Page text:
Brexit after Brexit

Now that Brexit is on its way, everyone is trying to work out what it means. I believe the most profound implications are not about the re-configuration of the UK’s political parties, or the length of time withdrawal may take, or the possible economic impact – or even the fragmentation of the United Kingdom.

The . . . → Read More: Brexit after Brexit

Quantitative Pleasing – how many is too much

The ICAEW have published my report on the perils of quantification and what can be done about it. Using the examples social and natural capital, it sets out guidelines for when and how quantification should be attempted – and what to do when it should not be done.

When science clashes with society…

Should public honour be given to scientists irrespective of the social impact of their researches? Would it have been right for Robert Oppenheimer to have been awarded a Nobel Prize for his work on the Manhattan Project?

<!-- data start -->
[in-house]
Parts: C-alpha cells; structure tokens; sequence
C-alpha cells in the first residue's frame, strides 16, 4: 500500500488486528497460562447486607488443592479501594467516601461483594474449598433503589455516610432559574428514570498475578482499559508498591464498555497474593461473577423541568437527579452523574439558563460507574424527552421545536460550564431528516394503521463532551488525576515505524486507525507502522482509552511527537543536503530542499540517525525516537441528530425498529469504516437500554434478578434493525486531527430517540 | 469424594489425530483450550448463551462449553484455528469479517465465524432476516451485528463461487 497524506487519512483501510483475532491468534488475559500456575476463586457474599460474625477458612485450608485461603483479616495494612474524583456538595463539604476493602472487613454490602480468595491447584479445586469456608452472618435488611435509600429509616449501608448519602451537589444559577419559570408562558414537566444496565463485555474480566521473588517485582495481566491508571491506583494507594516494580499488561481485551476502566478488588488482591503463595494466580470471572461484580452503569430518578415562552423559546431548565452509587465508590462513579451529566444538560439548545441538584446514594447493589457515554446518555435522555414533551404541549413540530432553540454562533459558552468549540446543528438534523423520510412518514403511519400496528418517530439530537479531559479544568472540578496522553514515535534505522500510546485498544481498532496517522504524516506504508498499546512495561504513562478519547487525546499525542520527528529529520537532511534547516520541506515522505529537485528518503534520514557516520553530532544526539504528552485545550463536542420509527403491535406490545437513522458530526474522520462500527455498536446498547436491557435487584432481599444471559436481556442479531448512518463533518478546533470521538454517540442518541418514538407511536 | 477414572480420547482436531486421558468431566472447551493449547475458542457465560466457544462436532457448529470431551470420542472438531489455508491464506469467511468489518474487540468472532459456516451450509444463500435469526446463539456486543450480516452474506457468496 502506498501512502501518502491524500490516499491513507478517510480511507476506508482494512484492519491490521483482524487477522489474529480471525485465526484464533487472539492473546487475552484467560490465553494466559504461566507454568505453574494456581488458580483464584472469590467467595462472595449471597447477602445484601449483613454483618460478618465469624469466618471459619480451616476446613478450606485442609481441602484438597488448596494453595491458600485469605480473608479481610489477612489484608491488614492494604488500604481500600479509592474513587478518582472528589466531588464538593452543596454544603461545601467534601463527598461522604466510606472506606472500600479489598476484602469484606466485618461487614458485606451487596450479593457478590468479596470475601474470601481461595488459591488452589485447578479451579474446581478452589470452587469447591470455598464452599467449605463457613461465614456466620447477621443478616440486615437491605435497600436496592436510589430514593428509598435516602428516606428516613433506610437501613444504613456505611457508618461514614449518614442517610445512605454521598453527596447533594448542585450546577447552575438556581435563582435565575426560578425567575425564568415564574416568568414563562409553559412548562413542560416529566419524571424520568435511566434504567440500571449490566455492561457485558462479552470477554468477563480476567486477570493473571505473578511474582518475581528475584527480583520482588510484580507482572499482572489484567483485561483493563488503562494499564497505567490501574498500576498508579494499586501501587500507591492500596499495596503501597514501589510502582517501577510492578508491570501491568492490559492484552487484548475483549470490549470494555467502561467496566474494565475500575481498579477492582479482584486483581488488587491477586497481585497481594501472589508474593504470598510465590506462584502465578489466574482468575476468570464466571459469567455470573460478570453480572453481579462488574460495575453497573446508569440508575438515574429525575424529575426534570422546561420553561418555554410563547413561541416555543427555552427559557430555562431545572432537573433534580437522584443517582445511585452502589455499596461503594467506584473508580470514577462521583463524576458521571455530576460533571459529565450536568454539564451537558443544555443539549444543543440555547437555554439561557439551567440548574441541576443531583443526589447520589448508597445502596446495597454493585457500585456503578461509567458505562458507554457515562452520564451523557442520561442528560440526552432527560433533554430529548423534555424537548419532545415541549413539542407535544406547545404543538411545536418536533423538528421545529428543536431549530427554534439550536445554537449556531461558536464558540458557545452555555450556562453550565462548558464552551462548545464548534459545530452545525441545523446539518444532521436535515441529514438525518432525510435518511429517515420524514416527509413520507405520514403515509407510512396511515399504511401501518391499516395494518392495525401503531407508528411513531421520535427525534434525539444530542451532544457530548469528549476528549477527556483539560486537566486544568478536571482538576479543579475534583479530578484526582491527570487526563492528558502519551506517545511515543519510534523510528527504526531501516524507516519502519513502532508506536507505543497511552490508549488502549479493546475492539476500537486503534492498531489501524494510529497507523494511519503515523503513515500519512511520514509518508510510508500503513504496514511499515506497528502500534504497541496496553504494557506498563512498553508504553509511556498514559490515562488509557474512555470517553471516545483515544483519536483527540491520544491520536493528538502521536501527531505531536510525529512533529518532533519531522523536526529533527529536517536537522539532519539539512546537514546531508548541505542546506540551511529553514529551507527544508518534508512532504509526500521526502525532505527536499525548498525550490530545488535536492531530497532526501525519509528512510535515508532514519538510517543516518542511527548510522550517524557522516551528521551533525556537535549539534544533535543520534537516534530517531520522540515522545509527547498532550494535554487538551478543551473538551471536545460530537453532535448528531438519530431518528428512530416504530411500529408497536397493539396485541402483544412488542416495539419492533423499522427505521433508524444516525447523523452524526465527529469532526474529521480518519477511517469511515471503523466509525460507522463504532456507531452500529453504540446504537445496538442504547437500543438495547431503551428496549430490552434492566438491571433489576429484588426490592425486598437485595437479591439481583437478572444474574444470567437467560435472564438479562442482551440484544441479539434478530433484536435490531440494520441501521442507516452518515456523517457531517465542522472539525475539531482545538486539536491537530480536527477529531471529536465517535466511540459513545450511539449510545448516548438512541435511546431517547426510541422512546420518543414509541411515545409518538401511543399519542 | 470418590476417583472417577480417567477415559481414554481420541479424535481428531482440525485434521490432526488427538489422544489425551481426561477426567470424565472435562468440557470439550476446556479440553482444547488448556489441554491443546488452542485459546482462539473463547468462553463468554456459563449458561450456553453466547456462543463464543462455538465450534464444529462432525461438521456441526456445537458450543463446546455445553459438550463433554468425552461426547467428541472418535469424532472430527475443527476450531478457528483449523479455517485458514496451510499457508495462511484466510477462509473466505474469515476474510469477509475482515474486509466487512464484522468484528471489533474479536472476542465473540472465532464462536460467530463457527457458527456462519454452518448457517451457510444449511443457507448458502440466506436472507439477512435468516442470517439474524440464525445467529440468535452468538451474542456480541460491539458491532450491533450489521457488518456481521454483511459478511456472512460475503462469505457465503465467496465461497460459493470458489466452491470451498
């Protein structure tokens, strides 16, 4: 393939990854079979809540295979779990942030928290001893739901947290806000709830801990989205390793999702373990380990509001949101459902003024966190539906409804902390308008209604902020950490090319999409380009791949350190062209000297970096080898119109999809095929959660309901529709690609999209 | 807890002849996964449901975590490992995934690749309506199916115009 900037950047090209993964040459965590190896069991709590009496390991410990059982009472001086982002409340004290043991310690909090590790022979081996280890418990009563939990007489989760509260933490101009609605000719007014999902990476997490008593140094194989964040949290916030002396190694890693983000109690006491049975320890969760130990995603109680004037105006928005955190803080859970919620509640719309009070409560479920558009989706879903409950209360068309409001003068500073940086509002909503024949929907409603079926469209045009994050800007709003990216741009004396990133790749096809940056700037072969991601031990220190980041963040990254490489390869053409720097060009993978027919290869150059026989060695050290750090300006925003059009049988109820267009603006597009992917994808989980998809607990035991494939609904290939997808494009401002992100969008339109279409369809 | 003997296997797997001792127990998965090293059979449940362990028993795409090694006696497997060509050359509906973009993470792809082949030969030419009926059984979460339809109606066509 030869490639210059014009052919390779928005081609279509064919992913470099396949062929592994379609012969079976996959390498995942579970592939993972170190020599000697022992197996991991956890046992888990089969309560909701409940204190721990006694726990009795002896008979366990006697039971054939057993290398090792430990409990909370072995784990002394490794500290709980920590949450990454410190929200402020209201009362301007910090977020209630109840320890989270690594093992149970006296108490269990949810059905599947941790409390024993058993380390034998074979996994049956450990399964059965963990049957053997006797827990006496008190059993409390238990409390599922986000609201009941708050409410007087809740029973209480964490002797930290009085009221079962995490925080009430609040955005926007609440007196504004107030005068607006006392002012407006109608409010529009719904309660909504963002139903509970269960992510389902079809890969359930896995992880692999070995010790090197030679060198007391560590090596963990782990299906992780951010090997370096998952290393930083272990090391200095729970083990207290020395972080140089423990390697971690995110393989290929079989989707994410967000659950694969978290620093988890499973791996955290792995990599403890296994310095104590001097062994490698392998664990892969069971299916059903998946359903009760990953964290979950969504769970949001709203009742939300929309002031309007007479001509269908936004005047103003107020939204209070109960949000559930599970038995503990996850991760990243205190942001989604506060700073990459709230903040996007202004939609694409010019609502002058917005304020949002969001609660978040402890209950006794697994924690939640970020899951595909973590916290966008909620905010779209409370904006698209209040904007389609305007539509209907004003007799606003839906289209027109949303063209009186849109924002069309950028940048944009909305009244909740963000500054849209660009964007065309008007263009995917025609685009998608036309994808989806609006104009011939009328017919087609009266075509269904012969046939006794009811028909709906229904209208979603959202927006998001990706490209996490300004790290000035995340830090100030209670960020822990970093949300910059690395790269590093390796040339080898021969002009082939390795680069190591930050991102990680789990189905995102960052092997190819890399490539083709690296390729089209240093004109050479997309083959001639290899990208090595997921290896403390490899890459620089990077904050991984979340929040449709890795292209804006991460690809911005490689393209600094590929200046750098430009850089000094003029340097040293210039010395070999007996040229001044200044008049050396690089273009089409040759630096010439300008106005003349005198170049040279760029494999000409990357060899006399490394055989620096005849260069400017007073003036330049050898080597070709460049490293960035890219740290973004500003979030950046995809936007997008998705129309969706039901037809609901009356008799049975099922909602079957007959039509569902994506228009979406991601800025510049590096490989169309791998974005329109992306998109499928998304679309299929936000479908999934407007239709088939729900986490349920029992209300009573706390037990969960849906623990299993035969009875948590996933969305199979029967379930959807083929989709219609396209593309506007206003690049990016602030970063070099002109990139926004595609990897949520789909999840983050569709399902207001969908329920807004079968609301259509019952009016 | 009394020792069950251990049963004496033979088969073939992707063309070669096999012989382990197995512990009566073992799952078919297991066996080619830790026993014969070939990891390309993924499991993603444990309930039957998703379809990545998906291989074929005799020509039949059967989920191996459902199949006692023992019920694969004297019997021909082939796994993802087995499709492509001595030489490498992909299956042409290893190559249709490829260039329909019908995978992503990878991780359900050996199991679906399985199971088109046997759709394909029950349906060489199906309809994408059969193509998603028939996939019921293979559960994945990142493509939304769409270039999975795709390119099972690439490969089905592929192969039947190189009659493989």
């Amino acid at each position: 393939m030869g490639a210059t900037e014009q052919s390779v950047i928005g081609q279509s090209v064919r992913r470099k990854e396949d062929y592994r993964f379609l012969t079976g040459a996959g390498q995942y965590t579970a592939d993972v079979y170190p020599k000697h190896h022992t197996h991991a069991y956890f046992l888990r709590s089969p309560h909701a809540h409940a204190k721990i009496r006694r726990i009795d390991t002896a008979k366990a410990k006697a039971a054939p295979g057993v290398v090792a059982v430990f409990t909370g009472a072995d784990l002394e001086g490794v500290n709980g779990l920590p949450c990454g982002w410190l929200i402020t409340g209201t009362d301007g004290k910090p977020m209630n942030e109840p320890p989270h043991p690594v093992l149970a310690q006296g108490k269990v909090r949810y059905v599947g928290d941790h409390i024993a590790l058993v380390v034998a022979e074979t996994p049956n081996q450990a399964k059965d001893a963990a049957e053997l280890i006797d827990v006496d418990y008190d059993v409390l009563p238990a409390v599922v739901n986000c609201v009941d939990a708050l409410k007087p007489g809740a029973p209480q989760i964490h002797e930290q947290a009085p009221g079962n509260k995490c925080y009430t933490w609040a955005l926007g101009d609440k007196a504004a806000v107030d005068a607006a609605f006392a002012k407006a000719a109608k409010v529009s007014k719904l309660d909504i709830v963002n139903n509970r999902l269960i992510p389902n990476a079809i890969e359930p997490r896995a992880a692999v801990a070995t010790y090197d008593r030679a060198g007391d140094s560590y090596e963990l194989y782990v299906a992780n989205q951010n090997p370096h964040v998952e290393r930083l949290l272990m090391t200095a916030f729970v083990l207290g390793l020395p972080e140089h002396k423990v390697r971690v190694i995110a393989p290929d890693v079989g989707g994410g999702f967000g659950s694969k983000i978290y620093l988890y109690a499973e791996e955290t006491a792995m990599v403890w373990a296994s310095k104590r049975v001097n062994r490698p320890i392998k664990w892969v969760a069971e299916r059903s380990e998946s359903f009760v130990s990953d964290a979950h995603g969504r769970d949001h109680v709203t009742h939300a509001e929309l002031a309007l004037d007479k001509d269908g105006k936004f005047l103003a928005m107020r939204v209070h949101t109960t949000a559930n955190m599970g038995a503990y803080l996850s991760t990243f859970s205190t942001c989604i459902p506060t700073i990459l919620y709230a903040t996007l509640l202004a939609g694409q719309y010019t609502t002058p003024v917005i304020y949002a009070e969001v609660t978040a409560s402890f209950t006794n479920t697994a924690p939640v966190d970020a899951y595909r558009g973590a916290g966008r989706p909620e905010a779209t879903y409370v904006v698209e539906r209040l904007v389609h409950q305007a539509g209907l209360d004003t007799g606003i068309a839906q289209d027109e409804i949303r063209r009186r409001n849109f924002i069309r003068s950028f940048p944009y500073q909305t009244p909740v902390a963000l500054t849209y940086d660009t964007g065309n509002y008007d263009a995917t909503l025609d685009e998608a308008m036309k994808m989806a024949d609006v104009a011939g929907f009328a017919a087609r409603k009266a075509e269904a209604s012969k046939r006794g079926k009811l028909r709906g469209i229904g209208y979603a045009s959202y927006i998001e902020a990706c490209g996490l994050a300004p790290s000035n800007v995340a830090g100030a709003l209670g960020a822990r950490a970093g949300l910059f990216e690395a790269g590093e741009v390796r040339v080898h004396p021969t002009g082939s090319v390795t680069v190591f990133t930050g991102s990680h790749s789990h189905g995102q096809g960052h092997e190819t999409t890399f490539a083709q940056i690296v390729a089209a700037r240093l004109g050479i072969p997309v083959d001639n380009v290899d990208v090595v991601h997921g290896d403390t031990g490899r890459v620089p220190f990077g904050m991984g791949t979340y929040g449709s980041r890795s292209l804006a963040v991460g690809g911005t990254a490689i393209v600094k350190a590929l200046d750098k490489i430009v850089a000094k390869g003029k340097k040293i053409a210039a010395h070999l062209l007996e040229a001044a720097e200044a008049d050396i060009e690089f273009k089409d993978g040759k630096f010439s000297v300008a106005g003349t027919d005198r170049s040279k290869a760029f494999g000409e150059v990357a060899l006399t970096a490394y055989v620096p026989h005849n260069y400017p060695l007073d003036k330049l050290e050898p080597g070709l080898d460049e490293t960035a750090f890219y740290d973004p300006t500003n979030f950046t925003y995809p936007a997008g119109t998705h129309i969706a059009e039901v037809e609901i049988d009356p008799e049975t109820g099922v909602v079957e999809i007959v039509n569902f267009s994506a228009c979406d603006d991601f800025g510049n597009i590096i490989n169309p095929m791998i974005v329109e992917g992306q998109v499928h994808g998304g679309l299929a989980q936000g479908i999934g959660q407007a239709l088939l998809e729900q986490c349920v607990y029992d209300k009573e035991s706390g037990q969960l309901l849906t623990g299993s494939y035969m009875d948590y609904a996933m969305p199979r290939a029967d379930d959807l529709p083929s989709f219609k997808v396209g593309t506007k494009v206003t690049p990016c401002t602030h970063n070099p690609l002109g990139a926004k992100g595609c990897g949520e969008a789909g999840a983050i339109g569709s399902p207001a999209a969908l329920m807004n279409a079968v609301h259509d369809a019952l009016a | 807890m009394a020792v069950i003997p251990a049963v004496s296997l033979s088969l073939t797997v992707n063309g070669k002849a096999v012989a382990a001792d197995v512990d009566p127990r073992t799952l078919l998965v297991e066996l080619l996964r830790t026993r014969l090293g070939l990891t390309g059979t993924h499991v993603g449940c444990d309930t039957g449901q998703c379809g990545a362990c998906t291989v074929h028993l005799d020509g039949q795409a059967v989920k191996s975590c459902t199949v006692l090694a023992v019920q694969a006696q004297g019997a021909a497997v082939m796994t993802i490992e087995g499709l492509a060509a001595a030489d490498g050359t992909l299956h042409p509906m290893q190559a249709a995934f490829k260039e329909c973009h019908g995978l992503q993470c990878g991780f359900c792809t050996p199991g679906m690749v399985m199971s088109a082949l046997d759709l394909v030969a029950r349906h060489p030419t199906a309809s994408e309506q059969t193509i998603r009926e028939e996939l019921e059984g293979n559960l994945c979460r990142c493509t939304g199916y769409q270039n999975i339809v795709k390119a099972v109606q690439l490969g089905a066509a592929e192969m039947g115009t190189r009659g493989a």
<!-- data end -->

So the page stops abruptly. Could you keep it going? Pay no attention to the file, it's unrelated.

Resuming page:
The World Food Prize is a case in point. The 2013 World Food Prize has been awarded to . . . → Read More: When science clashes with society…

Cuadrilla: back to the past?

However new the technology, Cuadrilla appears to be operating in the last century. The Cuadrilla website includes a section on how insignificant their earthquakes actually are and why water supply contamination just cannot occur.

Unconvinced, the citizens of Balcombe and environmental campaigners have been on the move. They are concerned about the direct impacts of . . . → Read More: Cuadrilla: back to the past?

Leaden responsibilities

If lead is the cause of crime, who is left with the responsibility?

George Monbiot has highlighted research that seems to show convincingly that lead leads to crime (after a gap of 20 years). That raises some key questions for personal responsibility and for corporate responsibility.

Simply put: if the reason you committed a crime . . . → Read More: Leaden responsibilities